module Cat.Instances.StrictCat.Cohesive where

Strict-cats is “cohesive”🔗

We prove that the category admits an adjoint quadruple

where the “central” adjoint is the functor which sends a strict category to its underlying set of objects. This lets us treat categories as giving a kind of “spatial” structure over The left- and right- adjoints to equip sets with the “discrete” and “codiscrete” spatial structures, where nothing is stuck together, or everything is stuck together.

The extra right adjoint to assigns a category to its set of connected components, which can be thought of as the “pieces” of the category. Two objects land in the same connected component if there is a path of morphisms connecting them, hence the name.


Generally, the term “cohesive” is applied to Grothendieck topoi, which Strict-cats is very far from being. We’re using it here by analogy: There’s an adjoint quadruple, where the functor sends each category to its set of points: see the last section. Strictly speaking, the left adjoint to isn’t defined by tensoring with Sets, but it does have the effect of sending to the coproduct of copies of the point category.

Disc ⊣ Γ🔗

We begin by defining the object set functor.

Γ : Functor (Strict-cats o h) (Sets o)
Γ .F₀ (C , obset) = el (Ob C) obset
Γ .F₁ = F₀
Γ .F-id = refl
Γ .F-∘ _ _ = refl

We must then prove that the assignment Disc' extends to a functor from Sets, and prove that it’s left adjoint to the functor Γ we defined above. Then we define the adjunction Disc⊣Γ.

Disc : Functor (Sets ) (Strict-cats  )
Disc .F₀ S = Disc' S , S .is-tr
Disc .F₁ = lift-disc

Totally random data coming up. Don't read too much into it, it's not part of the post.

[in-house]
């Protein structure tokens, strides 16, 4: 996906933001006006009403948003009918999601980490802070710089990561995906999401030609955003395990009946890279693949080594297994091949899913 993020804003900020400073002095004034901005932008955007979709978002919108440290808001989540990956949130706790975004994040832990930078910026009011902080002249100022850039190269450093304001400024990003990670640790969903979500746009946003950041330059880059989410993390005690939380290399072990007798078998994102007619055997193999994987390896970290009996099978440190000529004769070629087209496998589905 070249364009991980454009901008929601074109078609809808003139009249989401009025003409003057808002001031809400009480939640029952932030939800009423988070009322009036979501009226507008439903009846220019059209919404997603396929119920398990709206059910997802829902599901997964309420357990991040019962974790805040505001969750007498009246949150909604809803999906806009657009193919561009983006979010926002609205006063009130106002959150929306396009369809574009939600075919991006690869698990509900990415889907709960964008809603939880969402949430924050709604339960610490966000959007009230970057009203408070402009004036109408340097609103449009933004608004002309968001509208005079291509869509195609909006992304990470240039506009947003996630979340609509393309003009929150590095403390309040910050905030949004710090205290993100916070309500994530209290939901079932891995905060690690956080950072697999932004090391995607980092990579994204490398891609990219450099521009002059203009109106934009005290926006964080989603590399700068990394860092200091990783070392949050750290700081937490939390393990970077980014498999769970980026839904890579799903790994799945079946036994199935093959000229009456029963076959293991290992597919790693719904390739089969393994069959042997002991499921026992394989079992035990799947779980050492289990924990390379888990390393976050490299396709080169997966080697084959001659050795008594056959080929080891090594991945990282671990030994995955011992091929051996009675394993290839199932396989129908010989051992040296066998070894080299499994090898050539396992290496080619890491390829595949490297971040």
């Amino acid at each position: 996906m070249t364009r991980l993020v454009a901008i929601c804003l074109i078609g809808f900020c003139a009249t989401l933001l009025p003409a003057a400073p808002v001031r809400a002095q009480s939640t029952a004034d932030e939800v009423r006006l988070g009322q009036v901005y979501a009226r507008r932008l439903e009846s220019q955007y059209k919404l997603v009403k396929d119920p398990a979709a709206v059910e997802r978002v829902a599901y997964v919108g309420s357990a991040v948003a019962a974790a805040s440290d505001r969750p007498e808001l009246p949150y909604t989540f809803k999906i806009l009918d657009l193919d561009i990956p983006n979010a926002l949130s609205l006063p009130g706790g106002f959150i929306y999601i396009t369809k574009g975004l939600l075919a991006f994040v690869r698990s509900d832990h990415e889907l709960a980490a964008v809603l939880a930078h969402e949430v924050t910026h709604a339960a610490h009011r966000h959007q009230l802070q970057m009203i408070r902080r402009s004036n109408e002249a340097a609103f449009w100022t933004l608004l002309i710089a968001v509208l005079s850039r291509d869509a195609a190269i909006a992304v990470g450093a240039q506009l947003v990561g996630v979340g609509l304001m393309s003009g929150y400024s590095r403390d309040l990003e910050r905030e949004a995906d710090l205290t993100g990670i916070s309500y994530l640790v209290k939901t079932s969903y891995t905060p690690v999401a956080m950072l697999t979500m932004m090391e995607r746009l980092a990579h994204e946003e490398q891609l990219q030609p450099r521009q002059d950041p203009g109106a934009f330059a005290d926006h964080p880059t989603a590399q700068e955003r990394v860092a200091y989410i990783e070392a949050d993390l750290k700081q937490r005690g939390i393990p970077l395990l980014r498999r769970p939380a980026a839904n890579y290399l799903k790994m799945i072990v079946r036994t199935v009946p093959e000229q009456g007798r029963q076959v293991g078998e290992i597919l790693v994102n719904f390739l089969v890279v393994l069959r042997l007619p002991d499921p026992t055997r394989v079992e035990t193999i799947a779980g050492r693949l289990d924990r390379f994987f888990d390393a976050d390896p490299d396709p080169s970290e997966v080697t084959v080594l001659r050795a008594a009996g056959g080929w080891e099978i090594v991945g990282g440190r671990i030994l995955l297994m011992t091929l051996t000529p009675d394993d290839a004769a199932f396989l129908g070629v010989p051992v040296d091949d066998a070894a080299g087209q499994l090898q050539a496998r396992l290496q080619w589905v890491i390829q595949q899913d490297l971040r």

Disc .F-id = Functor-path  x  refl) λ f  refl
Disc .F-∘ _ _ = Functor-path  x  refl) λ f  refl

Disc⊣Γ : Disc {}  Γ
Disc⊣Γ = adj where

For the adjunction unit, we’re asked to provide a natural transformation from the identity functor to Since the object set of is simply the identity map suffices:

  adj : Disc {}  Γ
  adj .unit   = NT  _ x  x) λ x y f i o  f o

The adjunction counit is slightly more complicated, as we have to give a functor naturally in Since morphisms in discrete categories are paths, for a map (in {- 1 -}), it suffices to assume really is and so the identity map suffices.

  adj .counit = NT  x  F x) nat where
    F : (x :  Strict-cats   )
       Functor (Disc' (el _ (x .snd))) _
    F X .F₀ x = x
    F X .F₁ p = subst (X .fst .Hom _) p (X .fst .id) {- 1 -}
    F X .F-id = transport-refl _
    F X .F-∘ = lemma {A = X}

Fortunately the triangle identities are straightforwardly checked.

  adj .zig {x} = Functor-path  x i  x) λ f  x .is-tr _ _ _ _
  adj .zag = refl

Γ ⊣ Codisc🔗

The codiscrete category on a set is the strict category with object space and all hom-spaces contractible. The assignment of codiscrete categories extends to a functor where we lift functions to act on object parts and the action on morphisms is trivial.

Codisc : Functor (Sets ) (Strict-cats  )
Codisc .F₀ S = Codisc'  S  , S .is-tr

Codisc .F₁ f .F₀ = f
Codisc .F₁ f .F₁ = λ _  lift tt
Codisc .F₁ f .F-id = refl
Codisc .F₁ f .F-∘ = λ _ _  refl

Codisc .F-id    = Functor-path  x  refl) λ f  refl
Codisc .F-∘ _ _ = Functor-path  x  refl) λ f  refl

The codiscrete category functor is right adjoint to the object set functor The construction of the adjunction is now simple in both directions:

Γ⊣Codisc : Γ  Codisc {}
Γ⊣Codisc = adj where
  adj : _  _
  adj .unit =
    NT  x  record { F₀ = λ x  x ; F₁ = λ _  lift tt
                     ; F-id = refl ; F-∘ = λ _ _  refl })
       λ x y f  Functor-path  _  refl) λ _  refl
  adj .counit = NT  _ x  x) λ x y f i o  f o
  adj .zig = refl
  adj .zag = Functor-path  _  refl) λ _  refl

Object set vs global sections🔗

Above, we defined the functor by directly projecting the underlying set of each category. Normally in the definition of a cohesion structure, we use the global sections functor which maps (where is the terminal object). Here we prove that these functors are naturally isomorphic, so our abbreviation above is harmless.

Below, we represent the terminal category as the codiscrete category on the terminal set. Using the codiscrete category here is equivalent to using the discrete category, but it is more convenient since the are definitionally contractible.

module _ {} where
  import Cat.Morphism Cat[ Strict-cats   , Sets  ] as Nt

  GlobalSections : Functor (Strict-cats  ) (Sets )
  GlobalSections .F₀ C =
    el (Functor (Codisc' (Lift _ )) (C .fst)) (Functor-is-set (C .snd))
  GlobalSections .F₁ G F = G F∘ F
  GlobalSections .F-id = funext λ _  Functor-path  _  refl) λ _  refl